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Opinions April 25, 2012

April 25, 2013
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7th Circuit Court of Appeals
Emilio Martino v. Western & Southern Financial Group
12-1855
U.S. District Court, Northern District of Indiana, Fort Wayne Division, Judge Theresa L. Springmann.
Civil. Affirms summary judgment for Western & Southern Financial Group on Martino’s lawsuit for religious discrimination and defamation. Martino’s evidence neither calls into doubt W&S’s explanation for his discharge – that he did not provide documents verifying his eligibility for employment in the U.S. – nor establishes a prima facie case of defamation.

Indiana Court of Appeals
Martin Meehan v. State of Indiana
71A04-1209-CR-453
Criminal. Reverses Class C felony burglary conviction and resulting habitual offender enhancement because there is no evidence that would support an inference that Meehan’s DNA was found on a glove because he handled it during the burglary, as opposed to some other time.

James Edwin Goris v. State of Indiana (NFP)

87A01-1209-CR-442
Criminal. Affirms convictions of Class C misdemeanor operating a vehicle with an alcohol concentration equivalence between 0.08 and 0.15, and Class C infraction failure to obey a stop sign at a through highway.

Walter Fisk v. State of Indiana (NFP)
49A02-1208-CR-646
Criminal. Affirms convictions of Class A misdemeanor battery and Class B misdemeanor unauthorized entry of a motorized vehicle.

Antonio A. Burgos, Sr. v. State of Indiana (NFP)
02A04-1209-CR-461
Criminal. Affirms conviction of Class D felony possession of marijuana.

Charles E. Justise, Sr. v. State of Indiana (NFP)
49A02-1209-PC-736
Post conviction. Affirms denial of petition for post-conviction relief.

Jessica and Gerson Urbina v. Tina Klinkose-Kyler, Laronda Southworth and A Bond of Life Adoptions, LLC (NFP)

06A01-1210-CT-464
Civil tort. Reverses dismissal of the Urbinas’ lawsuit against ABLA for damages in a failed adoption process. Remands for reinstatement of the complaint.

Richard J. Bond v. Knox County Drainage Board and Dick Vermillion, As Knox County Surveyor (NFP)
42A01-1209-PL-422
Civil plenary. Affirms dismissal of Bond’s petition for judicial review for failure to state a claim.

Brenda Varo v. State of Indiana (NFP)
49A05-1203-CR-144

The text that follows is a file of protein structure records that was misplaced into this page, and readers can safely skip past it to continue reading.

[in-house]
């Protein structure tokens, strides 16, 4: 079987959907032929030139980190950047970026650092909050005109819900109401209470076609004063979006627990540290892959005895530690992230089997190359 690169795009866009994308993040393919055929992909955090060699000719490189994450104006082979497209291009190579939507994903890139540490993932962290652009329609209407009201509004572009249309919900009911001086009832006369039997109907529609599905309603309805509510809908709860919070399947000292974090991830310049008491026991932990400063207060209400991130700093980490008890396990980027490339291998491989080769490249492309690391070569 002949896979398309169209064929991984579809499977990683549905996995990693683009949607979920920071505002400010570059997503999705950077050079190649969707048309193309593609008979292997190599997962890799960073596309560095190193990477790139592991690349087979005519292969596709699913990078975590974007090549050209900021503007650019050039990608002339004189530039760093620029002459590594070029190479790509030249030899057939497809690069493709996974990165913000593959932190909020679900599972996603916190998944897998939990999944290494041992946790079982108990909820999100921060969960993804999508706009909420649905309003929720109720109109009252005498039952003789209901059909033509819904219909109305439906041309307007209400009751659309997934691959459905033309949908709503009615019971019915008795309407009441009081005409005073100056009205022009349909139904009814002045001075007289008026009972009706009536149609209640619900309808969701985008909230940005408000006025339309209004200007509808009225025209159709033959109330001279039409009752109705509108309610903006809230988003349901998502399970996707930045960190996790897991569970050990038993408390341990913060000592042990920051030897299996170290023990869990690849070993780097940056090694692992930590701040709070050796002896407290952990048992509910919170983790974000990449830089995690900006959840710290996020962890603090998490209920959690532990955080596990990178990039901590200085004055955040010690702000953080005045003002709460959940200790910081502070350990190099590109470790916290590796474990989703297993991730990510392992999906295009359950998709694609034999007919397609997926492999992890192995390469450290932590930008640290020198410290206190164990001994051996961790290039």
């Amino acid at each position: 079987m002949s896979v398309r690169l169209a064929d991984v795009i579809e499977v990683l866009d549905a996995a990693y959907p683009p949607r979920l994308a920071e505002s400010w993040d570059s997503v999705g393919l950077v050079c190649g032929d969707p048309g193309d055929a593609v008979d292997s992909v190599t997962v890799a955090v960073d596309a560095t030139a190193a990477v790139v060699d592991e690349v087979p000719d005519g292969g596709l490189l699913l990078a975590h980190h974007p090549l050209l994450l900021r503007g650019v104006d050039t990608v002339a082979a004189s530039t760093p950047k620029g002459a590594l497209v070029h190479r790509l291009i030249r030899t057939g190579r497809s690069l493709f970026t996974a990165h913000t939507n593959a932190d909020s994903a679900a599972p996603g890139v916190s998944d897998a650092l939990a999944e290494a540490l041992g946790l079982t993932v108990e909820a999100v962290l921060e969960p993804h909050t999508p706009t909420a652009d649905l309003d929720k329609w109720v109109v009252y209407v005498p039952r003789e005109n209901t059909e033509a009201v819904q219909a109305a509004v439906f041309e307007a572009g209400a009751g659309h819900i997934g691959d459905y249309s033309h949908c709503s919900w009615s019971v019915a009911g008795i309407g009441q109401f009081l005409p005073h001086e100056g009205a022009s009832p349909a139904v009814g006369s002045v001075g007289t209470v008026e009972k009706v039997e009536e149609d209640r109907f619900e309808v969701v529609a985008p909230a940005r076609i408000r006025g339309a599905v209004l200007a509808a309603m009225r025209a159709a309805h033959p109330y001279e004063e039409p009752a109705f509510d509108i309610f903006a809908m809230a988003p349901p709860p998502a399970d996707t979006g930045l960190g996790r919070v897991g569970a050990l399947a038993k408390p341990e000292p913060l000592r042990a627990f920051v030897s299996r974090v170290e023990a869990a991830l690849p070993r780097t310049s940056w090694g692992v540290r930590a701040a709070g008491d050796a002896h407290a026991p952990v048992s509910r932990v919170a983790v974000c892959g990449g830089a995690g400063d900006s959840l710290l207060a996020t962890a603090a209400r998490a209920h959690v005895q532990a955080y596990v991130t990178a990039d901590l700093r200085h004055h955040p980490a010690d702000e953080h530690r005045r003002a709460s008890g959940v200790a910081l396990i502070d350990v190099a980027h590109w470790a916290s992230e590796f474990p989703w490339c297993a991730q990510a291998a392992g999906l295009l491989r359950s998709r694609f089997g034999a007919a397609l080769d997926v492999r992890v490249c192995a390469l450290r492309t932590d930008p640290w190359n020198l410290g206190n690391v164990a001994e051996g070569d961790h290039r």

Criminal. Grants rehearing to address an issue raised in Varo’s appeal on a jury instruction on criminal gang activity, but that the error, if any, was waived. Reaffirms original decision.

E. Paul Haste v. State of Indiana (NFP)
03A05-1207-CR-378
Criminal. Grants state’s petition for rehearing, vacates the portion of opinion denying a hearing on restitution and remands for a new hearing on restitution.

The Indiana Supreme Court and Tax Court posted no opinions by IL deadline.
 

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  1. Bill Satterlee is, indeed, a true jazz aficionado. Part of my legal career was spent as an associate attorney with Hoeppner, Wagner & Evans in Valparaiso. Bill was instrumental (no pun intended) in introducing me to jazz music, thereby fostering my love for this genre. We would, occasionally, travel to Chicago on weekends and sit in on some outstanding jazz sessions at Andy's on Hubbard Street. Had it not been for Bill's love of jazz music, I never would have had the good fortune of hearing it played live at Andy's. And, most likely, I might never have begun listening to it as much as I do. Thanks, Bill.

  2. The child support award is many times what the custodial parent earns, and exceeds the actual costs of providing for the children's needs. My fiance and I have agreed that if we divorce, that the children will be provided for using a shared checking account like this one(http://www.mediate.com/articles/if_they_can_do_parenting_plans.cfm) to avoid the hidden alimony in Indiana's child support guidelines.

  3. Fiat justitia ruat caelum is a Latin legal phrase, meaning "Let justice be done though the heavens fall." The maxim signifies the belief that justice must be realized regardless of consequences.

  4. Indiana up holds this behavior. the state police know they got it made.

  5. Additional Points: -Civility in the profession: Treating others with respect will not only move others to respect you, it will show a shared respect for the legal system we are all sworn to protect. When attorneys engage in unnecessary personal attacks, they lose the respect and favor of judges, jurors, the person being attacked, and others witnessing or reading the communication. It's not always easy to put anger aside, but if you don't, you will lose respect, credibility, cases, clients & jobs or job opportunities. -Read Rule 22 of the Admission & Discipline Rules. Capture that spirit and apply those principles in your daily work. -Strive to represent clients in a manner that communicates the importance you place on the legal matter you're privileged to handle for them. -There are good lawyers of all ages, but no one is perfect. Older lawyers can learn valuable skills from younger lawyers who tend to be more adept with new technologies that can improve work quality and speed. Older lawyers have already tackled more legal issues and worked through more of the problems encountered when representing clients on various types of legal matters. If there's mutual respect and a willingness to learn from each other, it will help make both attorneys better lawyers. -Erosion of the public trust in lawyers wears down public confidence in the rule of law. Always keep your duty to the profession in mind. -You can learn so much by asking questions & actively listening to instructions and advice from more experienced attorneys, regardless of how many years or decades you've each practiced law. Don't miss out on that chance.

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